GroupCrisis Intervention: Serving Multiple Constituencies
GroupCrisis Intervention: Serving Multiple Constituencies
TheIntroductoryphase willinclude members saying their names and the purpose of their presencein the group. The counselor must ensure that the confidentiality ofthe group is primary and he/she can direct members to sign consentforms. The instructor must state that time management should be apriority and elect a leader to control group activities, then hint onwhat members have to discuss (Ober et al., 2012).
Factphase: Facts of all matters affecting team members and peers shouldbe discussed. After the stage above, a transition to “Feelingphase” is necessary. At this phase, clients are to state how theyreact to messages and news especially in moments of grieve. Moresignificantly, all of them must indicate their current feelings. Atfact stage, isolation is necessary. Adolescents are to explain howthey felt previously. They can report if they got a shock, denial,confusion, or anger. Similarly, they can explain on peer pressure andhow they come up with individual choices in life. On the side ofparents, they are to talk about how they feel either fear for thesafety of their children or anxiety and how they show concern insolving their feelings both at home, community level and at schoollevel (Ober et al., 2012).
Inthe next step, the counselor moves on to brainstorming currentsymptoms that characterize the customers before counseling begins.The adolescents state somatic symptoms such as headaches, body pains,stomach upset, and how such symptoms affect both their grades andconcentration in class and overall health. For concerned members ofthe community and parents, they are to discuss the changes they takein diligently monitoring children and peers. As such, parents are todiscuss how anxious they feel after their children go out for a partywith peers and whether it affects their health (Ober et al., 2012).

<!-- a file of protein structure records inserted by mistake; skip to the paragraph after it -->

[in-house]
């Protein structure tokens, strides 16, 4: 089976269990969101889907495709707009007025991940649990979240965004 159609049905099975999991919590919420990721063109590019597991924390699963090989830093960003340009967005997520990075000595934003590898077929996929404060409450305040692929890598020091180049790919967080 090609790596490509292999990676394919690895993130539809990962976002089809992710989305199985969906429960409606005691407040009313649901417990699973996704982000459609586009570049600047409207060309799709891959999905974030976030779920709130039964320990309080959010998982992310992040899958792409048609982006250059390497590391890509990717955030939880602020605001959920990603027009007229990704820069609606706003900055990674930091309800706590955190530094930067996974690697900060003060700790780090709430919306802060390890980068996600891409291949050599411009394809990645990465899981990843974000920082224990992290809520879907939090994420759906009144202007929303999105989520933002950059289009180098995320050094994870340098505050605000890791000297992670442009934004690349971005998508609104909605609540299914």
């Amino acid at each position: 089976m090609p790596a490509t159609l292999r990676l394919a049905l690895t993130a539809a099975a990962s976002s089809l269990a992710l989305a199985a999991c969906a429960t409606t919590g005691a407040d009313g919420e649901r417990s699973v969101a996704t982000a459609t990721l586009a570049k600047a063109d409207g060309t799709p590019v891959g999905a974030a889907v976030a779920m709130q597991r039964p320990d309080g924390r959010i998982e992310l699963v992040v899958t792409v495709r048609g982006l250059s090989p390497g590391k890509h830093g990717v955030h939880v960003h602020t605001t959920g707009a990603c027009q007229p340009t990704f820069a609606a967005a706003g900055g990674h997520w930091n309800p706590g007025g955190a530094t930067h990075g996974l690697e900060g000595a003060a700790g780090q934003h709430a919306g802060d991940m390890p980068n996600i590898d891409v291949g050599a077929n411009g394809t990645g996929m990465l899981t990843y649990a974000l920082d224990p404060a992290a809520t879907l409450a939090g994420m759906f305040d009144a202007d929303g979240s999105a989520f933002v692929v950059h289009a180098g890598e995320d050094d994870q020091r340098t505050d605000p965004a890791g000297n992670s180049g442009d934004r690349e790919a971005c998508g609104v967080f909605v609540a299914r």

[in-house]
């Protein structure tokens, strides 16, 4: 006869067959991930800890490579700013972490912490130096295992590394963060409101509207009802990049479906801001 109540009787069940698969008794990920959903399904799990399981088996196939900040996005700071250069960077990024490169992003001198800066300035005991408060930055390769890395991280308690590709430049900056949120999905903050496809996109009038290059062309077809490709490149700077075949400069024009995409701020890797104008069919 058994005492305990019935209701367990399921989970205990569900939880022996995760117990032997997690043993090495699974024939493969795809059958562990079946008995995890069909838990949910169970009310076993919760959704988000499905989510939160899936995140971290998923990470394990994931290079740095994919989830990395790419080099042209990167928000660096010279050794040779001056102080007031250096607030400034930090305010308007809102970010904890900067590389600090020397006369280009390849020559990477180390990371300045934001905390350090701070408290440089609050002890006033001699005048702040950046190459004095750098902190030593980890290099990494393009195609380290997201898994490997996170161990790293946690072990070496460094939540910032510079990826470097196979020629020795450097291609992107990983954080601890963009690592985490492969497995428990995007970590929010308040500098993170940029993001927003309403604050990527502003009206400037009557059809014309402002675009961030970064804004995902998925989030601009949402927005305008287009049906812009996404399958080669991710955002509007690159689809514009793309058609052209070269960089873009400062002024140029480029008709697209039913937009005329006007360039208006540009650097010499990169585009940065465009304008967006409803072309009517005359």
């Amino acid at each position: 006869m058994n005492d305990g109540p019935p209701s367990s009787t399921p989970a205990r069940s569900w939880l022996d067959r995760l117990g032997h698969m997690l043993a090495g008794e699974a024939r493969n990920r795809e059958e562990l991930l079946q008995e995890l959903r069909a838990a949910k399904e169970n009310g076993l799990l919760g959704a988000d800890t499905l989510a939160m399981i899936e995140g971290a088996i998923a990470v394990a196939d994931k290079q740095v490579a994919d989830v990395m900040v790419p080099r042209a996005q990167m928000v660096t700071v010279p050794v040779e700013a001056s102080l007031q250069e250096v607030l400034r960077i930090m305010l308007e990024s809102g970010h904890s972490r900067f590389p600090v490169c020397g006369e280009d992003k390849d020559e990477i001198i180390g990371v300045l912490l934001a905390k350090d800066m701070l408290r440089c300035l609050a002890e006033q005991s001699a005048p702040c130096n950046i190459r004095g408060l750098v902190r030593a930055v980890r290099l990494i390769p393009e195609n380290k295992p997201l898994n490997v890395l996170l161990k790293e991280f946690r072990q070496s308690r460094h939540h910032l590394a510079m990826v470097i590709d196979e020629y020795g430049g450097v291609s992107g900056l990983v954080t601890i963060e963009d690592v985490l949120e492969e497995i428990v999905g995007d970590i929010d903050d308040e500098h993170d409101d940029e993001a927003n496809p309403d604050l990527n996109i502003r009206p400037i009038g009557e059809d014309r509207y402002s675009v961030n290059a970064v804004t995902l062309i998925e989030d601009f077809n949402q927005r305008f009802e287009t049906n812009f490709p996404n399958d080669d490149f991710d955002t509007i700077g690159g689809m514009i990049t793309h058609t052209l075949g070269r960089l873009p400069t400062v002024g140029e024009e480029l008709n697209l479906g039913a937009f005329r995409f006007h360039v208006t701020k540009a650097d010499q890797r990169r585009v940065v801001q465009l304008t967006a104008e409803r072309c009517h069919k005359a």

Responseto the crisis. Thestandard human body reacts to the crisis in the following levels:Emotionally, individuals show the following responses anger, shock,and anxiety just to name but a few. On the cognitive level, peopleshow concentrated hardship, confusion, nightmares, flashbacks, amongothers. Additionally, behavioral responses include isolation, pacing,and inability to relax. Finally, physical reactions are fatigue, backpain, rapid heartbeat, and dizziness. The above characteristicsappear on both the adolescent, parents and concerned members of thecommunity. In children, those who have experienced a recent loss orhave attempted suicide recently show the above responses (Johnsen etal., 2012).
Therefore,adults need to monitor both themselves and their children so as tocope with life. If the symptoms persist for more than two weeks, itis necessary to contact a mental expert for advice (Suffolk,2015).
Preventingand responding to Addictions in children.Casesof drug abuse among adolescents need an instant reaction sincesubstance use affects school performance, peer relationship, andfamily relationship (Johnstonet al., 2013).Substance abuse intervention is a solution to teens before theybecome addicted. Parents should monitor teens to prevent cases ofadverse drug use. It is vital to understand that onset age and thecapacity for progression of psychological and maturational processesare integral to understanding etiology as well as the history ofSubstance Use Disorders and Adolescent use of Alcohol, Tobacco andother drugs (ATOAD) abuse (Johnstonet al., 2013).Factors contributing to drug addiction include a child’s internalmakeup such as self-esteem and adolescent environment like exposureto drugs, as well as influence from media. The society needs toengage in prevention programs like teaching parents’ mentorship andfamily management to protect youths and adults from substance abuse.Moreover, it is imperative that the school curriculum incorporatesdrug misuse in the syllabus (Johnstonet al., 2013).Addicts should visithttp://www.well.com/user/woa/index.html#return_pointto get assistance. On the other hand, families, and teens shouldvisithttp://www.aacap.org/AACAP/Families_and_Youth/Resources/CAP_Finder.aspxto receive assistance from a psychiatrist (NIH, 2015).